Very interesting. Not much I can think of to add, except it would be fascinating to get PCA from different White Americans in different parts of the country. Would Colin Woodard’s American Nations pop out?

    As well, as for the boiling off selection, in addition to the Amish, a similar process seems to have occurred in the Great Plains:

    More Maps of the American Nations | JayMan’s Blog

    The upper Plains appears to be enriched for traits the Left Coast for example lacks.

    • harpend says:

      It sure would be interesting to do a lot more of this but the 16PF is proprietary and the standard way of reporting results normalizes all the answers to the sample, so every factor has a mean of 7 as I understand it (poorly, I admit). This means data across studies cannot be compared.

      Genetics, lately, has a custom or imposed requirement, that data be posted and made available. No such thing in this businss that I can detect.

  5. Steve Sailer says:

    I wouldn’t be surprised if the “English” rural Indiana boys in 1968 didn’t see themselves as more radical and innovative than they would haven’t if they weren’t exposed to their Amish neighbors: “Well, sure, I’m just an average Indiana farm boy, but compared to these Amish guys, I’m practically Jimi Hendrix.”

  6. Ron Pavellas says:

    Not my area of expertise, but nonetheless interesting. Just to show you I actually read through to at least page 4, there’s a typo: “bolinig off”. I wonder if the “16 types” relate in any way to the MBTI 16 types? Or was this in here and I missed it?

  7. marcel says:

    Genetics/evolution definitely not my field of expertise, but I try to be well read…

    Whenever I’ve read about assortative mating, it is generally in discussions of income and wealth inequality (essentially of economic class), and whenever I’ve read about sexual selection, it is related to genetics and evolution. The connection just dawned on me, or rather that either can be seen as the flip side of the other, so long as there are females who can be grouped according to the traits they prefer.* Two questions present themselves:

    1. (Substantive) Is this a reasonable way of thinking about the two mechanisms, and further is it an accurate way of thinking about them?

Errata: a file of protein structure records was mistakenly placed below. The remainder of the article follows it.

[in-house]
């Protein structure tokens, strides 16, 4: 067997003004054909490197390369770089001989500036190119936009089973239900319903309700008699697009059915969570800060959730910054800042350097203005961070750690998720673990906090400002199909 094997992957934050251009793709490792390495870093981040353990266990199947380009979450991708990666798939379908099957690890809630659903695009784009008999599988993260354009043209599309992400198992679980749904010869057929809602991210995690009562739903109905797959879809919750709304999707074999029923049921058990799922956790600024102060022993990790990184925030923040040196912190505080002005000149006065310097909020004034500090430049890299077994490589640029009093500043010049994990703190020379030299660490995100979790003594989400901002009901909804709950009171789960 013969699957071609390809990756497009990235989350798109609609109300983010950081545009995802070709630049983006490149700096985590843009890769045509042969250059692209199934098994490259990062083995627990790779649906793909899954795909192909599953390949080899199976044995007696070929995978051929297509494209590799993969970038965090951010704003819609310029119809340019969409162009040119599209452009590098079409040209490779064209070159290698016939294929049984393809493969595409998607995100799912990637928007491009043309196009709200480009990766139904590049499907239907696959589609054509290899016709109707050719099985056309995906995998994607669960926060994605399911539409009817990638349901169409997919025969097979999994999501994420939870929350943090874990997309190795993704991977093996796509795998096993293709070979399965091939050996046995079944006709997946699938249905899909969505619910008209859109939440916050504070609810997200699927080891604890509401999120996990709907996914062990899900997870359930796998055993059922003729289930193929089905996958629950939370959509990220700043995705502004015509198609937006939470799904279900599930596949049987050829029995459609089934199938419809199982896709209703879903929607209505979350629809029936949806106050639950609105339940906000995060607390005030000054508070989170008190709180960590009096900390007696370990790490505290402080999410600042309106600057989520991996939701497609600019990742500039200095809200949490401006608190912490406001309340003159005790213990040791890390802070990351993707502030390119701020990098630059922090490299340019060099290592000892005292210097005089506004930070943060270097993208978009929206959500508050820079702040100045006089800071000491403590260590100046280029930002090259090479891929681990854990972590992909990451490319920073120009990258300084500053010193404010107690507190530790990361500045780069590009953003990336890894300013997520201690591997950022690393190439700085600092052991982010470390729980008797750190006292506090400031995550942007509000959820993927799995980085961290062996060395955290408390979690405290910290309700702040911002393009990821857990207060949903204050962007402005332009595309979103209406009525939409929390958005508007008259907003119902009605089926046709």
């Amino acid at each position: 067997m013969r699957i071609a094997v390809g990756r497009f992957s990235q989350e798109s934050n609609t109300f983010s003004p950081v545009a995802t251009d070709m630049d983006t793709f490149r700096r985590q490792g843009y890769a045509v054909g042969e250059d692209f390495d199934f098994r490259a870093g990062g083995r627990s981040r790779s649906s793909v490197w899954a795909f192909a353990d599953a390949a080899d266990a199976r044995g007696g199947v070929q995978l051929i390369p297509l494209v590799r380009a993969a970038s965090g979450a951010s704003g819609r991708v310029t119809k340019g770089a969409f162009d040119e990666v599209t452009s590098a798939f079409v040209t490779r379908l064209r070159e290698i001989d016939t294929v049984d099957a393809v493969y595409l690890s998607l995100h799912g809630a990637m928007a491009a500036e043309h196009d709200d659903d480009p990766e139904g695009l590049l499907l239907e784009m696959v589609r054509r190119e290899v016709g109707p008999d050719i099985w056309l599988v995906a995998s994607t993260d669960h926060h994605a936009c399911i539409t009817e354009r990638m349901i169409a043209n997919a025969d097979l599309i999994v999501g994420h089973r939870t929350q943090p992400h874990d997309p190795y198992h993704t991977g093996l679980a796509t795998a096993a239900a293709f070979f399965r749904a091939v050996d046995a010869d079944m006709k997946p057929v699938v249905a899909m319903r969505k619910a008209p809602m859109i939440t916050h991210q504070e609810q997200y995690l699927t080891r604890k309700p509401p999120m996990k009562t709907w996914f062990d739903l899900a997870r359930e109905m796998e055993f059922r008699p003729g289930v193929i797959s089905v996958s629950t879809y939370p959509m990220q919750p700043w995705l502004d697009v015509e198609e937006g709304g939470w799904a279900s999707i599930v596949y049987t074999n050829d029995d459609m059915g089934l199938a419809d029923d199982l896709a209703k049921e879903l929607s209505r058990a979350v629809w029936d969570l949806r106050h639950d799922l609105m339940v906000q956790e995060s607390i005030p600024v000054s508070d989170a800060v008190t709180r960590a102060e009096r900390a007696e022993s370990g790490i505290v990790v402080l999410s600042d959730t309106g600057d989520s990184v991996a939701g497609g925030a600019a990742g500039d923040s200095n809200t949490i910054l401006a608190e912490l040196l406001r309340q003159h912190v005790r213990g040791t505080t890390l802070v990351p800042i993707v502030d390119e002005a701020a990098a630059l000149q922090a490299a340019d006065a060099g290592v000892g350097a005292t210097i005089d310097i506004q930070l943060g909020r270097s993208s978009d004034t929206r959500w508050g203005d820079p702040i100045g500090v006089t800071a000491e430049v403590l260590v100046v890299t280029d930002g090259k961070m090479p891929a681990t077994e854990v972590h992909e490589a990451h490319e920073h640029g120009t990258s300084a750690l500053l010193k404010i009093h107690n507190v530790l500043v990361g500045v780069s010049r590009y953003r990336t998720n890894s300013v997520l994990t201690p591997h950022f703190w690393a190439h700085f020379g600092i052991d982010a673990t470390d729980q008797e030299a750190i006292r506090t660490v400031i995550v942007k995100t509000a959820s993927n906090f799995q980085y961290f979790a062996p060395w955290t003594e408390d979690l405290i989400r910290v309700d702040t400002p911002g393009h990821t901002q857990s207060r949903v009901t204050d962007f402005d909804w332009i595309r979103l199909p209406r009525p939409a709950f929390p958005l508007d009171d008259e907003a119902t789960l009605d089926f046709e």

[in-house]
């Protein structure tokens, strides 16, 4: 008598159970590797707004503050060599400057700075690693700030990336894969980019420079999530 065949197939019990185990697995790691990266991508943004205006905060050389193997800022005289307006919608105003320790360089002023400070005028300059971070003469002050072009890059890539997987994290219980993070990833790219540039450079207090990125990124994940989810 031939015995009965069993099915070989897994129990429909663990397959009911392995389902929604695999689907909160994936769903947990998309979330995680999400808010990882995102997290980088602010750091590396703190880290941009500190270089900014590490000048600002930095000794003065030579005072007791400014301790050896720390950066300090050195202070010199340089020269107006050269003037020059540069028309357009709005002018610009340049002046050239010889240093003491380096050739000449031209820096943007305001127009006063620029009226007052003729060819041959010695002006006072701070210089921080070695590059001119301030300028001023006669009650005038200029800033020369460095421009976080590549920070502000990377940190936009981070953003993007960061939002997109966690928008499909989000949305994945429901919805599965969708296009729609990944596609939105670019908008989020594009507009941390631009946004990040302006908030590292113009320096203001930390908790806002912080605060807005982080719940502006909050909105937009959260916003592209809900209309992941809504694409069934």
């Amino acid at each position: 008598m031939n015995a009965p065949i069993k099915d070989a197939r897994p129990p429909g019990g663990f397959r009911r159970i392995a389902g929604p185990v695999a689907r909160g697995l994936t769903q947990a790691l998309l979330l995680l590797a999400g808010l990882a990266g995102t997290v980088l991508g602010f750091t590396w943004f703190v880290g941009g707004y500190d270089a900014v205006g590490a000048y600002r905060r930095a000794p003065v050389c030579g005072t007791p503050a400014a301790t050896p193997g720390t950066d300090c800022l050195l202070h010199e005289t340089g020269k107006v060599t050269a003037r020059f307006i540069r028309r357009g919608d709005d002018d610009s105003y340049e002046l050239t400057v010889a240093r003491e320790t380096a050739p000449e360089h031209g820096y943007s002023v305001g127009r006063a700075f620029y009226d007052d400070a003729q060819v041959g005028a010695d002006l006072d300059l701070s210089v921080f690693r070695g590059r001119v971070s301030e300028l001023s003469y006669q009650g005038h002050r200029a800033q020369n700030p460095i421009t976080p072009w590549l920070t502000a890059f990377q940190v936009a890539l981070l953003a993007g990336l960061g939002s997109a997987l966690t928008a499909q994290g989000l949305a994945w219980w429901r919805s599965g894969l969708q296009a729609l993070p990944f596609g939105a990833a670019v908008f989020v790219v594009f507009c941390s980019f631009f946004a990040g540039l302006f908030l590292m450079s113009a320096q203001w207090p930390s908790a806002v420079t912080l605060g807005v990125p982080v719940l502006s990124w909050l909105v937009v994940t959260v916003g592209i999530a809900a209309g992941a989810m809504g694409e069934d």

2. (Vanity) Is this realization (of the connection) original or, as is more likely, has someone else already pointed to it?

    *My understanding of sexual selection is that agency is attributed to the female, presumably because of the relative costs of egg and sperm.

    • harpend says:

      Yes! You got what is IMHO the main point of the paper. Evolutionary biologists are interested in sexual selection, sociologists and psychologists in income and wealth, and no on seems to put them together.

      Your question 1: I think it is. Selection is selection, period. There are numerous ways of talking about it but they boil down to the same thing. Another example is all the hot air generated arguing about whether or not group selection is the same as kin selection or not. They are different ways of writing the same equations.

      Your question 2: I have not seen anyone make the explicit connection.

      Thanks, Henry

  8. Thanks. Reading the paper, and will post on it as soon as I can.

  9. Nick Rowe says:

    Typo? Page 2: “That figure has remained about the same as the number of such loci available to has has grown from dozens to hundreds of thousands.”

  10. melendwyr says:

    Lots of typos, I’m afraid, with the ones I noticed being already pointed out here.
    – I’m not qualified to critique most of Dr. Thompson’s analysis. I would like to note that the Amish aren’t necessarily being sorted for old-fashioned civility. If they’re being sorted for conformity to social standards, and those standards emphasize civility, you’ll get an increase in civility; if they emphasized independence and rudeness instead, there might well be an increase in those as well.
    – Is there any good way to empirically distinguish between changes in conformity to society’s standards and changes in the underlying impulses towards types of behavior?

    • harpend says:

      I am not sure that we could define very clearly the difference between you two alternatives. For example Chagnon describes selection for being good at violence, loud-mouthed, and so on. Aren’t those “society’s standards” or are they something else?

      • melendwyr says:

        I’ve heard ‘character’ defined as what you are when no one is watching. There is a clear conceptual distinction between behaviors adopted to meet the expectations of others and behaviors made to satisfy direct preferences. It’s how to tell them apart practically that concerns me at the moment.
        For example, I know a person who genuinely dislikes the flavor of pork and wouldn’t eat it even if you offered a modest reward (or threatened a modest punishment). I also know someone who believes pork would be delicious but refrains because it’s against the behavioral code of their religion. Both refuse to eat pork, but the motivation of the first is primary, while the second is secondary motivation; the first goes along with their desire, while the second has two competing desires that must be chosen between.